A California court upholds UC-Irvine’s retaliation against engineering prof Juan Hong for complaining about permatemping–are you next?

AAUP senior counsel Rachel Levinson has taken to sending occasional emails to AAUP members about the truly scary state of case law affecting traditional faculty rights. Her latest, on the retaliation against Irvine professor Juan Hong for speech in direct performance of his governance duties, is one of the most-forwarded emails of the past year, appearing on half-a-dozen lists and blogs that I regularly read. It’s a chilling ruling that crudely applies the Garcetti case (permitting retaliation, including demotion and discharge, against public employees for speech in relation to their duties).

Yeah, you read that correctly. He was retaliated against for speech in direct relation to his governance duties, and the court upheld it. If he had issued pro-Nazi sentiments, he would have been safe. But because he said permatemping is bad, they could drive him out with impunity. (He has since retired.)

I’ve reproduced Levinson’s remarks in full below, and you can read a pdf of the complete amicus brief that she prepared for Hong’s appeal. The AAUP pays for Levinson’s (highly-discounted) work, its extensive advocacy efforts, lobbying, scholarship, and policy statements, and the travel & meeting expenses of a fleet of faculty volunteer officers like myself–out of the dues of just 45,000 members. That number is 1/2 the number of dues-paying members in 1972, and the total annual budget is smaller than that of many disciplinary associations.

Forgive my bluntness, but, dude, you want this work to continue? Then click here and join. Like, right away. Faculty serving contingently and graduate employees pay highly discounted rates.

Faculty Speech and the First Amendment
by Rachel Levinson, AAUP Senior Counsel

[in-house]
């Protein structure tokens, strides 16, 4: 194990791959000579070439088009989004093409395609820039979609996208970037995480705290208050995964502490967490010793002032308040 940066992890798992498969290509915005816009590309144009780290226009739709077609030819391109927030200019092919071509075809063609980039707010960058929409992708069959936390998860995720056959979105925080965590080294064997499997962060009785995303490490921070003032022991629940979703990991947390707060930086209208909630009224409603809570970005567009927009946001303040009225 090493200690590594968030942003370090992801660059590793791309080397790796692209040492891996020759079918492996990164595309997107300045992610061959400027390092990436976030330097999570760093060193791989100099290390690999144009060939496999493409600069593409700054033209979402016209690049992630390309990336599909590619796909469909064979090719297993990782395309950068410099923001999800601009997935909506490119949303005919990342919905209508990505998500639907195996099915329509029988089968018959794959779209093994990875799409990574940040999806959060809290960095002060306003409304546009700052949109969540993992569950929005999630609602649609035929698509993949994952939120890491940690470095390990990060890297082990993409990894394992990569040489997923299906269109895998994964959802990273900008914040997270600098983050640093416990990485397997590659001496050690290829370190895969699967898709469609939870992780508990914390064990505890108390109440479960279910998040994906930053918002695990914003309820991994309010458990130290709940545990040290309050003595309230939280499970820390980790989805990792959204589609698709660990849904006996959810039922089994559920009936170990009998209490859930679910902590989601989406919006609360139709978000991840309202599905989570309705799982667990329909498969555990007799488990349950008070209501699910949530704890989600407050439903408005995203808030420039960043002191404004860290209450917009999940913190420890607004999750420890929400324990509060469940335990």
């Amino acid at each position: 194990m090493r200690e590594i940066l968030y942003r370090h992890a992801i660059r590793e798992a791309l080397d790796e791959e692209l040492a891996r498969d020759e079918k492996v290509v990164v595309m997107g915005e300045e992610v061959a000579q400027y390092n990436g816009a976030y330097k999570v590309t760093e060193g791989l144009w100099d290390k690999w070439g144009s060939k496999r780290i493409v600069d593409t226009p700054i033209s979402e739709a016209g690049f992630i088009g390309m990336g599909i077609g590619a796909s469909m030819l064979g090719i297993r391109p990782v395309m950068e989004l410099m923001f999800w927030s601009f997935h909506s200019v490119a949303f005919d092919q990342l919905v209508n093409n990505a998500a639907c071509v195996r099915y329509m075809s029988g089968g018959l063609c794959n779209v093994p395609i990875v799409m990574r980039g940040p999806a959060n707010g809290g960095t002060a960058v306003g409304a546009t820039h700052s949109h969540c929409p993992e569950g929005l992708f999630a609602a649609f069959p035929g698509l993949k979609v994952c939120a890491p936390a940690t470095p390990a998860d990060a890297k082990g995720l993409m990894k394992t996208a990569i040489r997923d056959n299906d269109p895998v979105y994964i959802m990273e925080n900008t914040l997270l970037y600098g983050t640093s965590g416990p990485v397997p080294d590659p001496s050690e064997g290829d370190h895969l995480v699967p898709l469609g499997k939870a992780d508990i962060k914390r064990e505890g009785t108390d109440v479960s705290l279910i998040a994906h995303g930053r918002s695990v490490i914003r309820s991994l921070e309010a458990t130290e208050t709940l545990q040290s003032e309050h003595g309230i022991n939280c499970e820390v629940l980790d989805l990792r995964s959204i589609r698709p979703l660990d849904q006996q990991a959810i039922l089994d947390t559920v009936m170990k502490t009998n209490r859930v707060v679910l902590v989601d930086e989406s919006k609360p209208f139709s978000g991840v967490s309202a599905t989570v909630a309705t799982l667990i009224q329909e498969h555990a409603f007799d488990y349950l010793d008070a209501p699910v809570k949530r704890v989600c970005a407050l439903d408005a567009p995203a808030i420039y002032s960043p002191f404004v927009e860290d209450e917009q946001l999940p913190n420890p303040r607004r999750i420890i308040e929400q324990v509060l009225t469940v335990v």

Imagine that you are teaching at a public university that not only supports but encourages your participation in institutional governance. You speak up on several matters that you think undermine the faculty role or your students’ experience—and for your trouble, you are denied a raise, saddled with additional work, or even fired. Do the university’s actions violate the First Amendment?

The AAUP and the Thomas Jefferson Center for the Protection of Free Expression recently filed an amicus (“friend of the court”) brief in such a case. The brief, which was filed with the U.S. Court of Appeals for the Ninth Circuit, supports the appeal of Dr. Juan Hong in his First Amendment lawsuit against the administration of the University of California, Irvine. The case could have significant implications for faculty members at all public colleges and universities—and, ironically, could have the strongest negative impact on faculty that are encouraged to participate in university governance.

Dr. Hong, a full professor at UCI, allegedly angered university administrators by opposing certain faculty hiring and promotion decisions and the university’s use of lecturers in place of professors. After Dr. Hong was denied a merit salary increase and given an increased workload, he filed suit, claiming that the university violated his First Amendment right to free speech.

A federal trial judge in California rejected Dr. Hong’s claim. The judge reviewed Garcetti v. Ceballos, in which the Supreme Court ruled that the First Amendment did not protect public employees from discharge for statements made “pursuant to their official duties” but declined to decide whether its ruling extended to “speech related to scholarship or teaching.” The judge in Dr. Hong’s case concluded that Dr. Hong’s participation in faculty governance was “pursuant to his official duties,” and that the university’s retaliation therefore did not violate the First Amendment. The court failed to acknowledge, however, that the Garcetti decision explicitly set aside the question of protection for academic speech, and held that “UCI is entitled to unfettered discretion when it restricts statements an employee makes on the job and according to his professional responsibilities.”
The AAUP’s amicus brief focuses on the unique status granted to academic speech, and its relation to shared governance. The brief notes that faculty speech has been accorded special First Amendment protection by the Supreme Court since Sweezy v. State of New Hampshire, 354 U.S. 234 (1957). The hallmark of such cases, the brief notes, is the recognition that academic freedom merits distinctive First Amendment protection against repressive action from within or outside the campus community.
The AAUP brief argues that participation in faculty governance is part and parcel of professors’ First Amendment-protected right of academic freedom to speak without fear of retaliation. The brief also observes that the court failed to distinguish between faculty rights and responsibilities, and argues that the court’s decision will empower universities with strong policies in favor of shared governance to discipline faculty members who annoy administrators through their involvement in university governance.






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